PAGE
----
You are likely familiar with red, white, and rose wines but did you know there is an orange wine as well? It is a bit of a misnomer though since it is not actually made from oranges and it does not refer to a mimosa either, which is a blend of orange juice and sparkling wine. Orange wine is entirely different. It is a type of white wine that is made by leaving grape seeds and skins in the mix, creating a drink that is deep orange in colour.
What is it?
First, you take mashed up white grapes and put them in a large cement or ceramic vessel. The grapes are then set to ferment for four days or even more than a year with the seeds and skins still attached. It is an entirely natural process that uses little to no additive – not even yeast sometimes. It tends to taste different from standard white wines because of this process with a sour taste and nutty flavour from oxidation. The term orange wine was first coined by David Harvey, a British wine importer. He initially described it as a non-interventionist style of white winemaking. There is also an Italian Pinot Grigio made this way called Ramato, which means auburn in Italian.
What does it taste like?
There are several notes orange wine can take on, but it is typically described as bold and robust. You will notice aromas of sweet jackfruit, hazelnut, Brazil nut, dried orange rind, bruised apple, juniper, sourdough, wood varnish, and linseed oil. It will taste big, dry, have tannin similar to red wine, and sour like a fruit beer. It can taste surprisingly intense when you first try it.
Orange wine is bold and, so, it pairs well with equally bold dishes like Moroccan, Ethiopian, Korean, Japanese, and Indian cuisine. Try it with fermented kimchi (bibimbap), fermented soybeans (Natto), Injera (a sponge-like pancake), or curries. There are a variety of meats orange wine pairs well with from fish to beef because of its tannin, bitterness, and nutty tartness.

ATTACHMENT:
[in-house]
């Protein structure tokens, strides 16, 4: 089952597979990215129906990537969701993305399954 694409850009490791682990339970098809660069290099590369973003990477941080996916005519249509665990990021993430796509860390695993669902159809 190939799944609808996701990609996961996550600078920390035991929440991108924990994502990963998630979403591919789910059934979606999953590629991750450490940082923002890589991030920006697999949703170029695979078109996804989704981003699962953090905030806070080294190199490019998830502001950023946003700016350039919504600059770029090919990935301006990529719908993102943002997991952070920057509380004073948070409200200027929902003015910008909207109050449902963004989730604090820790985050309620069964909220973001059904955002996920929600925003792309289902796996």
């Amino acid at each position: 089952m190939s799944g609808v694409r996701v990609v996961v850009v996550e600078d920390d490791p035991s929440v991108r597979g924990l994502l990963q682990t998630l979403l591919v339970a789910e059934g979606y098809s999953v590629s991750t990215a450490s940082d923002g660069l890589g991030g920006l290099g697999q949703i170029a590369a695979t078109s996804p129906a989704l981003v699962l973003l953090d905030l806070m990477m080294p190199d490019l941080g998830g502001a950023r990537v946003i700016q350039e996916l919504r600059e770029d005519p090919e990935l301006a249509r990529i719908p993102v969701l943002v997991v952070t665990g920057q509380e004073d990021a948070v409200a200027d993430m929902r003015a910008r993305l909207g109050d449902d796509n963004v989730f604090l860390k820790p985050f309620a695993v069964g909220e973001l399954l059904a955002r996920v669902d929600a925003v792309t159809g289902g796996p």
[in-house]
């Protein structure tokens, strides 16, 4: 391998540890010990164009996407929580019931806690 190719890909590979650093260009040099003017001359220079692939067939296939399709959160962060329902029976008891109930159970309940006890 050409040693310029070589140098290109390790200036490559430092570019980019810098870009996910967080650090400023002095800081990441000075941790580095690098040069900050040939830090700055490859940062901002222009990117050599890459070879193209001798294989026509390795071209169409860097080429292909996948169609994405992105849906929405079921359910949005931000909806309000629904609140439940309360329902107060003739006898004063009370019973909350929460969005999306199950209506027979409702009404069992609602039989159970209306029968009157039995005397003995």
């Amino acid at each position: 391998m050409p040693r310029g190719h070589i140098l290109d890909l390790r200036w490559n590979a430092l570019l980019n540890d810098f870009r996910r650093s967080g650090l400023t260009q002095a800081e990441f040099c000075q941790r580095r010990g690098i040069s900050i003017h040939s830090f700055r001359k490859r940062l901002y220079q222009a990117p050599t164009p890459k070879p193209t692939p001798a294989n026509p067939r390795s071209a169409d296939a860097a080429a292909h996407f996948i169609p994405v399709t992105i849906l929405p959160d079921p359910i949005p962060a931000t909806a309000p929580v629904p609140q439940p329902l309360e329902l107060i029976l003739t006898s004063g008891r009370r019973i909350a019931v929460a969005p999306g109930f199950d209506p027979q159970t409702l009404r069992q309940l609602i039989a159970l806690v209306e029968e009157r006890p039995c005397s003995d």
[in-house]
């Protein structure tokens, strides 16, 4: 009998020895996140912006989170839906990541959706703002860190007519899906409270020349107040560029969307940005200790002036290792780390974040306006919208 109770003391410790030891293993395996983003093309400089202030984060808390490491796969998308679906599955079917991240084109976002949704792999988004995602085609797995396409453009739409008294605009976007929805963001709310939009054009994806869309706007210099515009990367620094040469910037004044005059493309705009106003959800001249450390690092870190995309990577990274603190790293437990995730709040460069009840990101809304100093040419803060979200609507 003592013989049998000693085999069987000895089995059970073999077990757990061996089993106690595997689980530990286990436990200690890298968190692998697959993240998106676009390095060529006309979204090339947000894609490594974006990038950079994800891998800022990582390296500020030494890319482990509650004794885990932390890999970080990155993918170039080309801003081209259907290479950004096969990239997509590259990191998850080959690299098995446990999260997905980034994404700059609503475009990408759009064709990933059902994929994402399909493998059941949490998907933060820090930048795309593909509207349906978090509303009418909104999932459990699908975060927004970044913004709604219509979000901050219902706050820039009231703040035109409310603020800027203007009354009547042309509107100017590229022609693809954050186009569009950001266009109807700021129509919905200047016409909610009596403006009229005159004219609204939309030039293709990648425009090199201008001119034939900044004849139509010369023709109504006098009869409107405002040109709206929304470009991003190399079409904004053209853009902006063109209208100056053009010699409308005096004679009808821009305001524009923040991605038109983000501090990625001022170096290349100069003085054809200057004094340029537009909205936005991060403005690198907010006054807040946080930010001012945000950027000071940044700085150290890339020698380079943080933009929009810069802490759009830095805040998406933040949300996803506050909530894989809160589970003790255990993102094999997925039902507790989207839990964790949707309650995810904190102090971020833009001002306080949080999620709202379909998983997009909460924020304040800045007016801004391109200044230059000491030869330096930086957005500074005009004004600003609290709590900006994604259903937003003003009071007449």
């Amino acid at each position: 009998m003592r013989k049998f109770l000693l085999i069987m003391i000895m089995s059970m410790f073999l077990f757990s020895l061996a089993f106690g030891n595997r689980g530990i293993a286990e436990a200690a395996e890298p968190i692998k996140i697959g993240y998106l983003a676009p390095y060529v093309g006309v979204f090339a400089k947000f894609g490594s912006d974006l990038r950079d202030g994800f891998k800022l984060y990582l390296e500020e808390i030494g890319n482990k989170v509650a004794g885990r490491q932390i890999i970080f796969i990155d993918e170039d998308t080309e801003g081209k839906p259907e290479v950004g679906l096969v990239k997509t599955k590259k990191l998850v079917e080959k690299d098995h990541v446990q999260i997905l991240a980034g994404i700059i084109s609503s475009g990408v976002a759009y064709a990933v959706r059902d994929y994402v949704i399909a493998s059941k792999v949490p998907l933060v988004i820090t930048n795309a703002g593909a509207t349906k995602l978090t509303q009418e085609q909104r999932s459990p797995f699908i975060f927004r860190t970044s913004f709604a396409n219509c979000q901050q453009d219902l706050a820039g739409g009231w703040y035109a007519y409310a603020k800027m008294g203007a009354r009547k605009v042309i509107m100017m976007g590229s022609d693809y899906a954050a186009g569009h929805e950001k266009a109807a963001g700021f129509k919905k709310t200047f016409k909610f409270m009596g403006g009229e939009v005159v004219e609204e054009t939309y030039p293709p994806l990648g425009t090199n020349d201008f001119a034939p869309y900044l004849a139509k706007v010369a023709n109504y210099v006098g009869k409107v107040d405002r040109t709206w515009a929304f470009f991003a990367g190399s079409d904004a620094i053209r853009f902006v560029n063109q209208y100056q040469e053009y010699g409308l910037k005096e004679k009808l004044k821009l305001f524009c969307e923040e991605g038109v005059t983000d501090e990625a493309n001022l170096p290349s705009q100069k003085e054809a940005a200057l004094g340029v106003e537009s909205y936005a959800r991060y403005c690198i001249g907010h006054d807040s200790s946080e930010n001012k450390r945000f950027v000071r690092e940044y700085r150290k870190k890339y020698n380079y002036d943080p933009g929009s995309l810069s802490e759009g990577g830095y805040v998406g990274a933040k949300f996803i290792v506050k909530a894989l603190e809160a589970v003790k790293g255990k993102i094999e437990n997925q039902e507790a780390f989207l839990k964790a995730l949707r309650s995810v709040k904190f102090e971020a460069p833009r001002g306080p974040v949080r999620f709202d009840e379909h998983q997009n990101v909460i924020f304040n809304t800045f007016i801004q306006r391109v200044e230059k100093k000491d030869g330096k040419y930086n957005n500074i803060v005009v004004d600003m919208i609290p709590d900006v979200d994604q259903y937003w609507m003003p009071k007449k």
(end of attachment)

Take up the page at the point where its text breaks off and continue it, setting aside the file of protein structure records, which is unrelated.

Where is it from?
The orange winemaking process is quite old, dating back 5,000 years in modern-day Georgia (the country). Back then, orange wine was fermented in large vessels called Qvevri, closed with stones, and sealed with beeswax. The ancient process resurfaced about two decades ago and had become modernized since. It is still quite rare to come across orange wine, but several countries have grown more interest in this style.
Most orange wine is found in northeastern Italy along its border with Slovenia, which also produces it as well. There are also orange winemakers in Georgia, Austria, France, Australia, South Africa, Canada, and the United States.
Stop by Seven Degrees to try an orange wine from Canada. We have an Amber Pinot Gris from Sperling Vineyards made in Okanagan Valley. It is certified organic with no added sulphites. You will notice aromas of earl gray tea, stone fruits, and jasmine with a fresh, dry finish. Our wine connoisseurs can help narrow down our vast selection of wine, beer, and spirits to suit your particular palate.